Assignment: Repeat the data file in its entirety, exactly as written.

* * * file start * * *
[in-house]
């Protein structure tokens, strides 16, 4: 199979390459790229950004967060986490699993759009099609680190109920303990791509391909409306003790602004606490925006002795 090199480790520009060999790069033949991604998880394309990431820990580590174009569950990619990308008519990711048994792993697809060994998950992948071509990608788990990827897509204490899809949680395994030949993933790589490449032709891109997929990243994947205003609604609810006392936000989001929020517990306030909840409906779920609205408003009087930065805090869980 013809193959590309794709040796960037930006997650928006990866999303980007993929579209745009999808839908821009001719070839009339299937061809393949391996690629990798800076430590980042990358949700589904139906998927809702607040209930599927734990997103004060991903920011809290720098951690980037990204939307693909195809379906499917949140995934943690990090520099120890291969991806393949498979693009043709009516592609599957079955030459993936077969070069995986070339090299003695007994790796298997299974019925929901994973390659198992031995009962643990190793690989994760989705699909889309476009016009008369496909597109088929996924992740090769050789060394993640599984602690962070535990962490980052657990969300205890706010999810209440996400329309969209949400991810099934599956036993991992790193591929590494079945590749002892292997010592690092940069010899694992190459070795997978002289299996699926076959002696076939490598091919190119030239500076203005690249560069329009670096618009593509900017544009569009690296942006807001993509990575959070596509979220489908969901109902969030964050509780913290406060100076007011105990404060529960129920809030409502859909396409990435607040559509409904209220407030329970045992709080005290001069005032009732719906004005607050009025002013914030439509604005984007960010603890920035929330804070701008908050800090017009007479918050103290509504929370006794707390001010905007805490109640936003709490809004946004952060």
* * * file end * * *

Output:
[in-house]
């Protein structure tokens, strides 16, 4: 199979390459790229950004967060986490699993759009099609680190109920303990791509391909409306003790602004606490925006002795 090199480790520009060999790069033949991604998880394309990431820990580590174009569950990619990308008519990711048994792993697809060994998950992948071509990608788990990827897509204490899809949680395994030949993933790589490449032709891109997929990243994947205003609604609810006392936000989001929020517990306030909840409906779920609205408003009087930065805090869980 013809193959590309794709040796960037930006997650928006990866999303980007993929579209745009999808839908821009001719070839009339299937061809393949391996690629990798800076430590980042990358949700589904139906998927809702607040209930599927734990997103004060991903920011809290720098951690980037990204939307693909195809379906499917949140995934943690990090520099120890291969991806393949498979693009043709009516592609599957079955030459993936077969070069995986070339090299003695007994790796298997299974019925929901994973390659198992031995009962643990190793690989994760989705699909889309476009016009008369496909597109088929996924992740090769050789060394993640599984602690962070535990962490980052657990969300205890706010999810209440996400329309969209949400991810099934599956036993991992790193591929590494079945590749002892292997010592690092940069010899694992190459070795997978002289299996699926076959002696076939490598091919190119030239500076203005690249560069329009670096618009593509900017544009569009690296942006807001993509990575959070596509979220489908969901109902969030964050509780913290406060100076007011105990404060529960129920809030409502859909396409990435607040559509409904209220407030329970045992709080005290001069005032009732719906004005607050009025002013914030439509604005984007960010603890920035929330804070701008908050800090017009007479918050103290509504929370006794707390001010905007805490109640936003709490809004946004952060």